We have three enemies: the terrorists, those that sponsor them, and those that fail to acknowledge the war and fail to support it. We're fighting a war with one foot in a bucket and one arm tied behind our backs, limited by rules of engagement pressed upon the US military by "public opinion" and a congress hyper-averse to any negative statistics. Our military has suffered exceedingly few casualties in this war - less than the number killed on Omaha Beach alone on June 6, 1944, less than the number of casualties from the air drop during Operation Market Garden, and less than a tenth of the 25,000 casualties from the assault on Tarawa in 1942. More than 40,000 Americans are killed each year on our nation's highways - twenty times the number of Americans killed in combat over a two-and-a-half-year span. Yet many members of Congress want to surrender, to pull our troops from the Middle East before the job's done.

We can fight the terrorists, and are succeeding in killing thousands of them in both Iraq and Afghanistan. We're also hunting down and capturing thousands of others, and helping our allies in this war kill and capture thousands more. We've taken out one state sponsor of terrorism, and eliminated the ability of the terrorists to openly recruit and train in another state. There are still many states that both harbor terrorists and allow them to raise money to equip, arm, train, and employ terrorists against the West. We know who they are, and what they're doing. Once things are stable in Iraq and Afghanistan, I'm sure our attention will be redirected to those other states, either one at a time, or against several. That's the next logical step in this war, and one as essential as the first.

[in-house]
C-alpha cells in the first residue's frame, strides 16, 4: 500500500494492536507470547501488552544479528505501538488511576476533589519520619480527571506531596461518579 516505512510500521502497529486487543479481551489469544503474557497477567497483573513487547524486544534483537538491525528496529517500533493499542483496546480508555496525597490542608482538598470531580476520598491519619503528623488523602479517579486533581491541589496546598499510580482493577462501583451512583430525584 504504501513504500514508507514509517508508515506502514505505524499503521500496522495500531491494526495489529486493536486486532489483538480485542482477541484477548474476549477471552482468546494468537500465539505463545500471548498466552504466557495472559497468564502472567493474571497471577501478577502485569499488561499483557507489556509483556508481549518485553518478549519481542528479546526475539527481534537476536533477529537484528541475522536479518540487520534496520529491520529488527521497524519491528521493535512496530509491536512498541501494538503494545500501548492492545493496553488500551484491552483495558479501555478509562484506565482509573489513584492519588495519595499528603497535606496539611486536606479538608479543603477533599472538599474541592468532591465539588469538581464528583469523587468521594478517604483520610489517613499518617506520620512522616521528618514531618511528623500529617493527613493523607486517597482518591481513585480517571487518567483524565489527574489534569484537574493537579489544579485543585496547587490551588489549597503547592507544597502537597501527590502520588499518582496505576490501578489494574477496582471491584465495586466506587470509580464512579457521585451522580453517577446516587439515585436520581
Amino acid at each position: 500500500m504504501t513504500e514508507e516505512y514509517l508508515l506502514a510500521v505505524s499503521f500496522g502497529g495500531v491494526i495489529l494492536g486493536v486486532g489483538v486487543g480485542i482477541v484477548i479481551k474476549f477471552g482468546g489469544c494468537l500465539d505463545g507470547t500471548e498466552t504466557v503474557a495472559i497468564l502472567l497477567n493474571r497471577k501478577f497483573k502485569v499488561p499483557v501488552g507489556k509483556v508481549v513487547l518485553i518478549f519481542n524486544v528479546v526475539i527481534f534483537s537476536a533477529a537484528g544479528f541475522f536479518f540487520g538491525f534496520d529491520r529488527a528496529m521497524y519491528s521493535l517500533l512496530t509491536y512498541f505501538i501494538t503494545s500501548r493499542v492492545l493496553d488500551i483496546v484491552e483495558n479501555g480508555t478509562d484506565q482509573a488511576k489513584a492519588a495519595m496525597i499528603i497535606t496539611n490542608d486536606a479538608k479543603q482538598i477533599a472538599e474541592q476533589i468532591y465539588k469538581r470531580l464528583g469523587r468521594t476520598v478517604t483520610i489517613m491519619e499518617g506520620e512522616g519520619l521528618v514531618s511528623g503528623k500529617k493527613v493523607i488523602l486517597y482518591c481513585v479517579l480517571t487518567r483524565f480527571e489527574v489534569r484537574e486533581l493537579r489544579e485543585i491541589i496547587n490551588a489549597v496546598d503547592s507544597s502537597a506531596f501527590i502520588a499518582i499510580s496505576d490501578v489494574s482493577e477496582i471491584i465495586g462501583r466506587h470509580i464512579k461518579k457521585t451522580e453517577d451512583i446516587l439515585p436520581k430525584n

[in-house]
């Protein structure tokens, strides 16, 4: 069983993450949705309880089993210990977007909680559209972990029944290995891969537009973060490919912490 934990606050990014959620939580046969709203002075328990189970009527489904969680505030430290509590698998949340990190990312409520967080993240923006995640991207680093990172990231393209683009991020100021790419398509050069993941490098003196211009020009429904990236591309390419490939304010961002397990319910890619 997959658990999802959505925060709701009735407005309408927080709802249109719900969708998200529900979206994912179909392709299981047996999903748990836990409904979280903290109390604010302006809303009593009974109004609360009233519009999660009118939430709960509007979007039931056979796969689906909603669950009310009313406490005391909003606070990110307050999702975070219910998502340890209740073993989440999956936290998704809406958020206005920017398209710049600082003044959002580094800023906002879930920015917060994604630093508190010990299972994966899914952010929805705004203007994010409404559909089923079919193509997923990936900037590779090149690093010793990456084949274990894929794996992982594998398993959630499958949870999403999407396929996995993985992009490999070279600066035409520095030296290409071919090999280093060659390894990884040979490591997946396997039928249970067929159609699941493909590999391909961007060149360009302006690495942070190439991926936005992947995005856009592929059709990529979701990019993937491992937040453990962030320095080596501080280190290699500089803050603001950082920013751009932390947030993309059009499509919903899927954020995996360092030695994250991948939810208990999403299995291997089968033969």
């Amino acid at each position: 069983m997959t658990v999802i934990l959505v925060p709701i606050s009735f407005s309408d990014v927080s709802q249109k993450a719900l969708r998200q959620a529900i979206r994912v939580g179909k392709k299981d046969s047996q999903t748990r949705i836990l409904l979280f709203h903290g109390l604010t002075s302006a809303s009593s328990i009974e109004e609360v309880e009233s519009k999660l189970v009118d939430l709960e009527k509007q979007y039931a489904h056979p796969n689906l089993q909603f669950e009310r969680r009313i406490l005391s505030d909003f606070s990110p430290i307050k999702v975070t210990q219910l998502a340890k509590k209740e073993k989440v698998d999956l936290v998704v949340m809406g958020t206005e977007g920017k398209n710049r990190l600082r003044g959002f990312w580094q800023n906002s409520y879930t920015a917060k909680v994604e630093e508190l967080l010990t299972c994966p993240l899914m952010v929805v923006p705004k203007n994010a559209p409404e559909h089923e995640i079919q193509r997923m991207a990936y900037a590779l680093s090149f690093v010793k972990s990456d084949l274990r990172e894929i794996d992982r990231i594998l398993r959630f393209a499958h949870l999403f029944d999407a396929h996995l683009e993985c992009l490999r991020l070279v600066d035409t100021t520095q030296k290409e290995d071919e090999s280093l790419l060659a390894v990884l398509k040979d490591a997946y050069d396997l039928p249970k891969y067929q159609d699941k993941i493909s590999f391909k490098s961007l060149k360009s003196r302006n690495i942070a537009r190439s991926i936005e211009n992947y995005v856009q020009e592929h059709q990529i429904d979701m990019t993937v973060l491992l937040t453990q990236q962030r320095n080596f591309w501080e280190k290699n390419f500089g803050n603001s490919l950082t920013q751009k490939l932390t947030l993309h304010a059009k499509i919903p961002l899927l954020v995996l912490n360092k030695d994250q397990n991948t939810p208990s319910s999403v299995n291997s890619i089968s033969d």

Fighting the people who refuse to acknowledge that the entire West is at war, not just the United States, and that all democratic, free nations and their people are in danger, is a more difficult task. There is no coherent strategy to wage this war because too few believe it actually is a war. Even many in the United States who, in the aftermath of 9/11 agreed to go to war, now wish to stop, and "bring the troops home", irregardless of whether the job is done or not. John Murtha is one of those people.

The war against Islamic fundamentalist terrorism is not going to end with the conquering of territory or the destruction of state sponsorship. It will only end when there are no more fundamentalists, or when those that survive understand they cannot win this war. When people like John Murtha, Nancy Pelosi, John Kerry, Howard Dean, Harry Reid, and a host of others in the government of the United States fail to grasp this basic fundamental and act against the necessities that face us as a nation, they are giving aid and comfort to the enemy. When France refuses to crack down on Muslim destruction of personal property, to break heads and hands to secure the rights of the French people to live in peace, they give aid and comfort to the enemy. When elected officials in Great Britain ban the wearing of "George Cross" pins by police officers, bend over backwards to defend "multiculturalism" and fail to insist on some common basic requirements for continued citizenship, they give aid and comfort to the enemy.

John Murtha wants the troops to come home "now". He claims the US military is "broke, worn-out". I live in a military town, with Army, Navy, Marines and Air Force in abundance - active duty, Reserve/Guard, and retired. I hear no such talk from them. Instead, they speak of pride in getting a job done, in what they've accomplished in Iraq and Afghanistan, and how they look forward to seeing the job through to the end.